In addition to the practical worries of how to support myself, I have other worries: My profession is a huge part of my self identity. Perhaps this wrong, as some people tell me (although I think it's fortunate) but the simple truth is that I genuinely like and admire who I am because of my work. Without the guiding purpose of my work and my birds in my life, I would not be the person I am now. The brilliant Vincent van Gogh movingly described his own work, also capturing my devotion to mine, when he observed so long ago, "Your profession is not what brings home your paycheck. Your profession is what you were put on earth to do, with such passion and such intensity that it becomes spiritual in calling."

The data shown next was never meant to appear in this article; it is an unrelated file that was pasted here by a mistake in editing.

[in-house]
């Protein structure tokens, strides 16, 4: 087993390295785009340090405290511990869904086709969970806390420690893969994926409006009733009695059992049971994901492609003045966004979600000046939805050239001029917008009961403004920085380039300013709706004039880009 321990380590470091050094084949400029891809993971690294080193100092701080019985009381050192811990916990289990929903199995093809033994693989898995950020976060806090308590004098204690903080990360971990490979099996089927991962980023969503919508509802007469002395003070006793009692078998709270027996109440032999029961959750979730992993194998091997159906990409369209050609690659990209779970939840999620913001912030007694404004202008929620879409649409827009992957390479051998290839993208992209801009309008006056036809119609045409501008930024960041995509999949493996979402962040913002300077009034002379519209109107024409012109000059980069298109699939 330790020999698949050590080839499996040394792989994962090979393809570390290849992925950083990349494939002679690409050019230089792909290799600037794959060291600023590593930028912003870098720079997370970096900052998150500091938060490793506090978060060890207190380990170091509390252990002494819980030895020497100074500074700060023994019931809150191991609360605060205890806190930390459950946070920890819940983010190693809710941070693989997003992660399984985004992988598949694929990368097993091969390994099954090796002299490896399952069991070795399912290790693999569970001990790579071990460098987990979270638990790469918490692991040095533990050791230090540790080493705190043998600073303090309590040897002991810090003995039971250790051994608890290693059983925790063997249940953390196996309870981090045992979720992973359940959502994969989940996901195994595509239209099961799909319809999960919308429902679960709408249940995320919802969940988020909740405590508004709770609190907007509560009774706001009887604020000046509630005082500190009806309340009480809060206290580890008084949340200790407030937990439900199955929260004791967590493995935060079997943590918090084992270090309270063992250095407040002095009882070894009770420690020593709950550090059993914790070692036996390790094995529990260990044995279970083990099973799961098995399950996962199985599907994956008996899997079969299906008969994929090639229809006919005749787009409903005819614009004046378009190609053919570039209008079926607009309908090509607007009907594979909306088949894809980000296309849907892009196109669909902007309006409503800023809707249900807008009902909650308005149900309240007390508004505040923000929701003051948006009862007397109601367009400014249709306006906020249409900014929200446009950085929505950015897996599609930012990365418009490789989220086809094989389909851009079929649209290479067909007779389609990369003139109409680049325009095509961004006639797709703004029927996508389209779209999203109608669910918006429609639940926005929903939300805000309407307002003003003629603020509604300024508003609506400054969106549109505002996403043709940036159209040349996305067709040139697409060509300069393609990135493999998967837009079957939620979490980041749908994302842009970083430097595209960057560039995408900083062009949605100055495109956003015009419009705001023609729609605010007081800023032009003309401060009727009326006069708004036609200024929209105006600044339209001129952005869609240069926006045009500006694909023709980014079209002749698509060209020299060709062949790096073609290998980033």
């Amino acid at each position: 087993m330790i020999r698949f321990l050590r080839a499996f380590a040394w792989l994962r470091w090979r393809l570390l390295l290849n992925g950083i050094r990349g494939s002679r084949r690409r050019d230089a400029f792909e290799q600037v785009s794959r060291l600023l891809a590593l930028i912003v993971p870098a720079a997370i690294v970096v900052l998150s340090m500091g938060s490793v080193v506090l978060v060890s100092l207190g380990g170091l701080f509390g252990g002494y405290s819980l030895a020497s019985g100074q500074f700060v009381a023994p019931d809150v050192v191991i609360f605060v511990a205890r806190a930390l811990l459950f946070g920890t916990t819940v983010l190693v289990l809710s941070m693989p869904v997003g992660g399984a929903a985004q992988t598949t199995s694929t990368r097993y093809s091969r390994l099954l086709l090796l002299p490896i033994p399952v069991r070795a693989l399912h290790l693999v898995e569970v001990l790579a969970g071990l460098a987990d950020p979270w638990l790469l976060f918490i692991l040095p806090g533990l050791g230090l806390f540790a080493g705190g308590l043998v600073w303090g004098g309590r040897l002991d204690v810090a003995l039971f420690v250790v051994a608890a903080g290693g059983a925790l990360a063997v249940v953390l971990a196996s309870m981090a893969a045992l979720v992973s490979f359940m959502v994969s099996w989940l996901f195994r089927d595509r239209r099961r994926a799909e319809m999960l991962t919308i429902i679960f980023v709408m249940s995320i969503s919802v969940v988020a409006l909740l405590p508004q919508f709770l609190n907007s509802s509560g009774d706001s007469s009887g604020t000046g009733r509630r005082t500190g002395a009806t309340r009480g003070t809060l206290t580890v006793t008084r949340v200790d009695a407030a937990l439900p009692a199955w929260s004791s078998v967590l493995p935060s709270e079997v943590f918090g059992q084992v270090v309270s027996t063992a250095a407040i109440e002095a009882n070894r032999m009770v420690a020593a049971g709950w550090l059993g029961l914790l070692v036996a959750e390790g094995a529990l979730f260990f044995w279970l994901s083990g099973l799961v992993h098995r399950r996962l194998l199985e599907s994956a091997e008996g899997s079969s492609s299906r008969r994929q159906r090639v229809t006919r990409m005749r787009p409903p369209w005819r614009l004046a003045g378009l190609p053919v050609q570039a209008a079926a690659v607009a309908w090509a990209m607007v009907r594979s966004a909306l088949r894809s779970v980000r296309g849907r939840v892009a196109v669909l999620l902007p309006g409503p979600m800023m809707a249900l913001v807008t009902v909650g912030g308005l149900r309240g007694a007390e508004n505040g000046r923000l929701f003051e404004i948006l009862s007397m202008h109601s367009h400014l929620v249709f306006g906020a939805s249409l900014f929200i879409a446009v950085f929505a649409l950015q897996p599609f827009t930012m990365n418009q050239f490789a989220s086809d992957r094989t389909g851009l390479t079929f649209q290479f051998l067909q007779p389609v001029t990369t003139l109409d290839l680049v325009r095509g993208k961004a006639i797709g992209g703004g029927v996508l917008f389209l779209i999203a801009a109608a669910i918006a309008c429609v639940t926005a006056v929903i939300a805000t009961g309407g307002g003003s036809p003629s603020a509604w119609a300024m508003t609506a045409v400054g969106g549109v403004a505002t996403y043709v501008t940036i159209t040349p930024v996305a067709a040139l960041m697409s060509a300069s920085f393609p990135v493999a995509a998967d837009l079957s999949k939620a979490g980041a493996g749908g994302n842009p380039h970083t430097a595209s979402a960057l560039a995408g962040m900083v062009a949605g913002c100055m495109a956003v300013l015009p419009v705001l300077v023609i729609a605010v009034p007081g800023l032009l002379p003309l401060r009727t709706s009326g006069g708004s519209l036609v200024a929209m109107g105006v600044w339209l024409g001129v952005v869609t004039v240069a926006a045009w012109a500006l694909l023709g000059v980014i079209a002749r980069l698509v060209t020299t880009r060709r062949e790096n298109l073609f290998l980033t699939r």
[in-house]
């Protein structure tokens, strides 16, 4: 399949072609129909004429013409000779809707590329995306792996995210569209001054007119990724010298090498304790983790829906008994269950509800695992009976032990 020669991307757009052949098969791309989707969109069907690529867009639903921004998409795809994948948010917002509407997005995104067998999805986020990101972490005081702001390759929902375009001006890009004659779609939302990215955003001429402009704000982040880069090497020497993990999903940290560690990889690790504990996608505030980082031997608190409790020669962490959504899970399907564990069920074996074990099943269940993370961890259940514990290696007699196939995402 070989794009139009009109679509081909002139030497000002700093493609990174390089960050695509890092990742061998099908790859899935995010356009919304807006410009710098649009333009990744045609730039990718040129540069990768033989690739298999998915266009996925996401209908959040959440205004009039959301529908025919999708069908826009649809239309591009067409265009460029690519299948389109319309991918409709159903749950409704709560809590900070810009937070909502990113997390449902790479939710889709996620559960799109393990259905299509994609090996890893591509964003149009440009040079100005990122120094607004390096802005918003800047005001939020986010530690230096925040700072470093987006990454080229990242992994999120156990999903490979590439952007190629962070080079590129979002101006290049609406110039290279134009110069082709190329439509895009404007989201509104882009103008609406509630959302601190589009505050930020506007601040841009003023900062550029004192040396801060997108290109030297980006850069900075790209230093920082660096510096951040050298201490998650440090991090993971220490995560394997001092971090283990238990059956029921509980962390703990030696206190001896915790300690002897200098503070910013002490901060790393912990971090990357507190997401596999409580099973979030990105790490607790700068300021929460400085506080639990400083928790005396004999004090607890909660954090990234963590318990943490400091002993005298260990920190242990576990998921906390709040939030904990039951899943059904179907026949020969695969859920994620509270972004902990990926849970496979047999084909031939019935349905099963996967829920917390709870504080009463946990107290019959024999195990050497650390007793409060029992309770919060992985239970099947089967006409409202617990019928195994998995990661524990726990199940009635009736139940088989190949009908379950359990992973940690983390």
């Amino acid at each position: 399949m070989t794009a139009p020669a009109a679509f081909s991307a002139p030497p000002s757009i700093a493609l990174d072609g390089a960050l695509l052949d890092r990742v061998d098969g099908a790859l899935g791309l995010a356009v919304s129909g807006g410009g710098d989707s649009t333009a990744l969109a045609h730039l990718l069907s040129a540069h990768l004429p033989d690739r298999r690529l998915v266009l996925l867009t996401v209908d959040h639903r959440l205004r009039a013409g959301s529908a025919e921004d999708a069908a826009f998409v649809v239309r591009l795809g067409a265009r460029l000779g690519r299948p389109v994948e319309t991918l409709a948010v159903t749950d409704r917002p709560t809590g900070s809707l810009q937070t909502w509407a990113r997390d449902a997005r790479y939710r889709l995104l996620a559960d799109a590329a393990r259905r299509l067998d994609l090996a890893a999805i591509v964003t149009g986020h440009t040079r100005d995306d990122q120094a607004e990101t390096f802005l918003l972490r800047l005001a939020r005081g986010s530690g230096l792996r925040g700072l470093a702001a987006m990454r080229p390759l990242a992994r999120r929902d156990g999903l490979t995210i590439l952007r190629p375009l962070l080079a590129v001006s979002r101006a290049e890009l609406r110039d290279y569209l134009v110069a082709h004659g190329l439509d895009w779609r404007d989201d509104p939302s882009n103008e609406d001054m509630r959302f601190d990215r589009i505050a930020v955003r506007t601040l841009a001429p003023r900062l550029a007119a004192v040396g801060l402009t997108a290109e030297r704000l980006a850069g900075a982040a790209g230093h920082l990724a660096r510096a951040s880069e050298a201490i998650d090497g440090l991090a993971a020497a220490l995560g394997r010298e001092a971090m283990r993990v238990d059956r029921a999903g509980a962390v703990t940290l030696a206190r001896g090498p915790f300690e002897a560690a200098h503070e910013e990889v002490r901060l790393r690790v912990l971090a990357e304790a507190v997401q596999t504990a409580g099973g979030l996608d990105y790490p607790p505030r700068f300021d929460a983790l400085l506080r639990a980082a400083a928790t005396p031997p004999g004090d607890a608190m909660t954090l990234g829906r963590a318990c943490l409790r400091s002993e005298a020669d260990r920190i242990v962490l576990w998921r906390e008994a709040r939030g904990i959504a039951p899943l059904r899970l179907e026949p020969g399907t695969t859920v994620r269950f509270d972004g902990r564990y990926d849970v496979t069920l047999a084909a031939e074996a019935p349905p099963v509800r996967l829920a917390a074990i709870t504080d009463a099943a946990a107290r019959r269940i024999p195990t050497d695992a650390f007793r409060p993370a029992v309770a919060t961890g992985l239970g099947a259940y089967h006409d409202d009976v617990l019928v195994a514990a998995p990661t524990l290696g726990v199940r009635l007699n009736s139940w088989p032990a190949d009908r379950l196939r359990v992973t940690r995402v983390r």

So I worry incessantly about how I will survive this loss. I already know I will be devastated because I nearly immobilized by despair when I do ponder, however briefly, the loss of my profession. I try to prevent myself from becoming overwhelmed by downplaying the importance of this event in my life, but my spirit is not fooled. Life without my profession feels like a cheap consolation prize, a shadow existence, a marking of time's passage. I am neither emotionally nor financially nor socially equipped to deal with this loss. It's simply beyond my comprehension. So what will I do? How will I survive the loss of all that I've loved and dreamed of achieving, can I survive the loss of this dazzling hope that got me through so many dark and terrible days throughout my life? What sort of person will I transform into after I've been stripped of all that I cherish? Will I become hollow and defeated for the remainder of my days?


10 responses so far

The Long Goodbye

Sep 06 2004 Published by under Uncategorized